Bite Me: South Africa, Day 2, Part 1
I awoke to the sound of the phone in my cabin.
“Are you coming?” Sean said.
“Coming to what?” I said, very confused as to why it was dark and he was calling my room.
“What time is it?”
“Shit. I’ll be right there.”
My alarm was supposed to have gone off 20 minutes before, and we were supposed to meet our drivers in 15 minutes’ time. I flew around my room (quietly of course, Dian was still sleeping) and gathered everything I needed to dive with the great whites. I ran out of the room without brushing my teeth and joined my friends at the piano bar (a common space on the ship, luckily it’s open 24/7 so I bought a Red Bull and a protein bar for breakfast). I was happy to learn that I was not the last person to arrive, so when everyone was together we met our van outside the gates of the port. We piled in and met the rest of our group, which seemed to be every student from China that was on our voyage. Most of us immediately passed out.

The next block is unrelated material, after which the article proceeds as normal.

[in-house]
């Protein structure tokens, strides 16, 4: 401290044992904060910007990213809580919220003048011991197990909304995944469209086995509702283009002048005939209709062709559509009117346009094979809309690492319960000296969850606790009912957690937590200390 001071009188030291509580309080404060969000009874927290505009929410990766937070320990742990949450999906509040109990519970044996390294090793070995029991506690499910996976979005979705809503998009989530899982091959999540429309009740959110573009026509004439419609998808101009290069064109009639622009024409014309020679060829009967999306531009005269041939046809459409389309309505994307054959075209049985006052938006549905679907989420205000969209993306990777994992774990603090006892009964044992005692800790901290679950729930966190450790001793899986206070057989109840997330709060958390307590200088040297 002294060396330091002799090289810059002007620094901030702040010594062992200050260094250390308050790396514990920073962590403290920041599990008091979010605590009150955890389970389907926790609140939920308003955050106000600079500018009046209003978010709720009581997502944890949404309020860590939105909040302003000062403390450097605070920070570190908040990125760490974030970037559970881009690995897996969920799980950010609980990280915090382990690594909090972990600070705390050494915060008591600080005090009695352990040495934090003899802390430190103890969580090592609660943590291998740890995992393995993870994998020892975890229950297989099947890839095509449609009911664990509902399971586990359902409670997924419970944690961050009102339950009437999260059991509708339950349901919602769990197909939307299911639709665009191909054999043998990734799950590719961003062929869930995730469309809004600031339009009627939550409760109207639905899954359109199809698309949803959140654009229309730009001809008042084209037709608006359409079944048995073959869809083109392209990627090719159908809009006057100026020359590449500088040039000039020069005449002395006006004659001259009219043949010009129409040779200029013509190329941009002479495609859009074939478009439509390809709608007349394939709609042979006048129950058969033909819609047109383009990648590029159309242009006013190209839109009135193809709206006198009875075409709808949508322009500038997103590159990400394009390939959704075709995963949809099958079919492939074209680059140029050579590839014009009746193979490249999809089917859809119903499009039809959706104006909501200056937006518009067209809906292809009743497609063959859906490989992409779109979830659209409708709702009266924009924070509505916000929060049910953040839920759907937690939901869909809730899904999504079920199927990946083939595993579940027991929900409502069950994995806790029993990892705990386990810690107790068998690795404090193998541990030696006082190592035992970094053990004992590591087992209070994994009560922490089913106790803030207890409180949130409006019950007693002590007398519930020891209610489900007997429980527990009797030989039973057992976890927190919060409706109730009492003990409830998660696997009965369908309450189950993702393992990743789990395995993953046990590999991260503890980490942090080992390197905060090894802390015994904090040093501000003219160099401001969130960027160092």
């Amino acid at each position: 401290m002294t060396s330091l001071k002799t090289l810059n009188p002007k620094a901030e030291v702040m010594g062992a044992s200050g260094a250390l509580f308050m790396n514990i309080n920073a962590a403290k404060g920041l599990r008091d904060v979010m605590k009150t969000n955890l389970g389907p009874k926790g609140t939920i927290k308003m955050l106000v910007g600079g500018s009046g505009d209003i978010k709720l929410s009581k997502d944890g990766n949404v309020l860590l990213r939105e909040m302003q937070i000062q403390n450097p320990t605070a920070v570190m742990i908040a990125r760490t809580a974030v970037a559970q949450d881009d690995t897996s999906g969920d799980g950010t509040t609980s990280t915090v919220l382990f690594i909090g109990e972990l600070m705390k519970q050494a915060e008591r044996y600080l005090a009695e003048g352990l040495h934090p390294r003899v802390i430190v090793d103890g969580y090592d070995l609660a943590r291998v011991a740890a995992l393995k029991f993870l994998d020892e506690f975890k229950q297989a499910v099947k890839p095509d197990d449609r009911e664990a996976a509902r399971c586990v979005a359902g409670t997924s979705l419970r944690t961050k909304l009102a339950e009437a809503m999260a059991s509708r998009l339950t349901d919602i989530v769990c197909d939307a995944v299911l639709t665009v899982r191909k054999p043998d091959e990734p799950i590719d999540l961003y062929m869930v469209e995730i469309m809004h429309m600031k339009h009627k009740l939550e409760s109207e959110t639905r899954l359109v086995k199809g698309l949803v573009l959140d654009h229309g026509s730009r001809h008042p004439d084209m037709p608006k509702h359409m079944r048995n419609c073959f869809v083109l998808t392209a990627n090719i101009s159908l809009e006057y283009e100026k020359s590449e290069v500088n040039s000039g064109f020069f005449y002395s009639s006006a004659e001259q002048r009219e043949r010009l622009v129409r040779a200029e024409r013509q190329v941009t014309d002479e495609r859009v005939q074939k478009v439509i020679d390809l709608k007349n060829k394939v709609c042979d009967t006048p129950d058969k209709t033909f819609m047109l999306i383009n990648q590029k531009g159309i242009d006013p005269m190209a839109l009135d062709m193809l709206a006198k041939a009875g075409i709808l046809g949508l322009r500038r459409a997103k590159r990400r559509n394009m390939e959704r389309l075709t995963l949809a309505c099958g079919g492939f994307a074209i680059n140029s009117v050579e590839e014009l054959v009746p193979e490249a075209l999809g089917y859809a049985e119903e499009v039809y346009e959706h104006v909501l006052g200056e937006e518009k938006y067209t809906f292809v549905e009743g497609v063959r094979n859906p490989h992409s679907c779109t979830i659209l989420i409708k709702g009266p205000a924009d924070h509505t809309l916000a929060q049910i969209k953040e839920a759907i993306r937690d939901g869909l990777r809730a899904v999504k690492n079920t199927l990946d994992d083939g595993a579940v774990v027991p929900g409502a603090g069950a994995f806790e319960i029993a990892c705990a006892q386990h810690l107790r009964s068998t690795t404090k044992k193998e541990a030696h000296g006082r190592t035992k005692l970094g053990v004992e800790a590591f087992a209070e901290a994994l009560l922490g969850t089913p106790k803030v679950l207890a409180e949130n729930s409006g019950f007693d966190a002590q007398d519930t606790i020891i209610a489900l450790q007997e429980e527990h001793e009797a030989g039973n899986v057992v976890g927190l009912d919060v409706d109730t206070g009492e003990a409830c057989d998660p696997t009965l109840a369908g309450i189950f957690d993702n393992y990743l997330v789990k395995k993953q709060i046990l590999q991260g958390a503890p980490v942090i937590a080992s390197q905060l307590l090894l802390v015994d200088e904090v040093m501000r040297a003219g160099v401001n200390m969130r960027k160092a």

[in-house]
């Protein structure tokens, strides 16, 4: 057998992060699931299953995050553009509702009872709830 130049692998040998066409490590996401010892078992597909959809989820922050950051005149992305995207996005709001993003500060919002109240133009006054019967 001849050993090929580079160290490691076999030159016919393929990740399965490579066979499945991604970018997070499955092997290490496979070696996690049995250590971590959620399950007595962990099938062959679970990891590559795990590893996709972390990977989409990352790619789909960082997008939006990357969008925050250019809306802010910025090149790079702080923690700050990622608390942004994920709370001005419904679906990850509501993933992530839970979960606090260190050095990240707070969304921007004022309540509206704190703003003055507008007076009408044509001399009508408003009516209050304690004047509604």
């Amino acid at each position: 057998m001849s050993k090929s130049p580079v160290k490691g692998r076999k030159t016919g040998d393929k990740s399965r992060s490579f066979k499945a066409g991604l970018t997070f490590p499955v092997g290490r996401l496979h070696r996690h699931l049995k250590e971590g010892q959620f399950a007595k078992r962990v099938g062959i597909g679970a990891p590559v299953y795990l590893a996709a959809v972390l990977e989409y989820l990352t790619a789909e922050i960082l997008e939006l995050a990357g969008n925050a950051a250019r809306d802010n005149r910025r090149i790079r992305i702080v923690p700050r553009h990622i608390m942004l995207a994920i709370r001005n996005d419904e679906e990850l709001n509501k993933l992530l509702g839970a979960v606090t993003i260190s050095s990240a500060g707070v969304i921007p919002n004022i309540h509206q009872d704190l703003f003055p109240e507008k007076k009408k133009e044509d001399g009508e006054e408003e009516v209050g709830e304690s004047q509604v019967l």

When we arrived in Gaansbai, where we were to dive, everyone dragged themselves out of the van and went inside to sign our lives away to the diving company. They fed us breakfast and we set out on the boat to find the sharkies. The ride was bumpy but short and fun, and soon enough we were at the shark area. They told us that it could take up to an hour to spot the first shark, but Perri saw one within fifteen minutes. We all started suiting up right then and there. It was incredibly difficult to get my wetsuit on; I got stuck in the first one and had to ask for a larger size, and then a guy from the crew had to help me into the second one. I don’t know how I could ever be a scuba diver, it’s like wetsuits reject me.
When asked who wanted to get into the cage first, my hand was in the air so fast I almost gave my friend standing next to me an uppercut. I awkwardly climbed in the cage along with six of my fellow divers. We had a belt of weights around our waists and no breathing apparatus; the crew called out when and where to look for the sharks and we then held our breath as we dove under. This made it easier because we knew exactly where to look, since the time of year rendered the visibility at about 6 feet in front of us.